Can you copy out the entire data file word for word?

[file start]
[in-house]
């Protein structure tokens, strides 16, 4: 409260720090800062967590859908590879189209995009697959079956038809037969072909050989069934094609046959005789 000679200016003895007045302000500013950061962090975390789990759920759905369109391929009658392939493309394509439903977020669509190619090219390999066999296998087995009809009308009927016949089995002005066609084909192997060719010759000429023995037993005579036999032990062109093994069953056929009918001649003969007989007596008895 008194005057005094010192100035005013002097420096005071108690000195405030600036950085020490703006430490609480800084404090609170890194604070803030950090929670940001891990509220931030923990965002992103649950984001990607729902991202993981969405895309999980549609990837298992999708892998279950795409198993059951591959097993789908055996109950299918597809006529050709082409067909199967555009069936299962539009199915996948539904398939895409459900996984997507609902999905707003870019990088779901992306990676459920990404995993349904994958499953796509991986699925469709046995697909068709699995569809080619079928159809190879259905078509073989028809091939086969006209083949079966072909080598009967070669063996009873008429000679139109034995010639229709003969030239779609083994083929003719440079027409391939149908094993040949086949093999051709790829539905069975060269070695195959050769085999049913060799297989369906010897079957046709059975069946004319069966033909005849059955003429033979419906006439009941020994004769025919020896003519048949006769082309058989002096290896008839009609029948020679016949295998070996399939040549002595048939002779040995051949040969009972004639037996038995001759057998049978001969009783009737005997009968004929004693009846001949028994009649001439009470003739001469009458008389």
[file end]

[in-house]
């Protein structure tokens, strides 16, 4: 409260720090800062967590859908590879189209995009697959079956038809037969072909050989069934094609046959005789 000679200016003895007045302000500013950061962090975390789990759920759905369109391929009658392939493309394509439903977020669509190619090219390999066999296998087995009809009308009927016949089995002005066609084909192997060719010759000429023995037993005579036999032990062109093994069953056929009918001649003969007989007596008895 008194005057005094010192100035005013002097420096005071108690000195405030600036950085020490703006430490609480800084404090609170890194604070803030950090929670940001891990509220931030923990965002992103649950984001990607729902991202993981969405895309999980549609990837298992999708892998279950795409198993059951591959097993789908055996109950299918597809006529050709082409067909199967555009069936299962539009199915996948539904398939895409459900996984997507609902999905707003870019990088779901992306990676459920990404995993349904994958499953796509991986699925469709046995697909068709699995569809080619079928159809190879259905078509073989028809091939086969006209083949079966072909080598009967070669063996009873008429000679139109034995010639229709003969030239779609083994083929003719440079027409391939149908094993040949086949093999051709790829539905069975060269070695195959050769085999049913060799297989369906010897079957046709059975069946004319069966033909005849059955003429033979419906006439009941020994004769025919020896003519048949006769082309058989002096290896008839009609029948020679016949295998070996399939040549002595048939002779040995051949040969009972004639037996038995001759057998049978001969009783009737005997009968004929004693009846001949028994009649001439009470003739001469009458008389």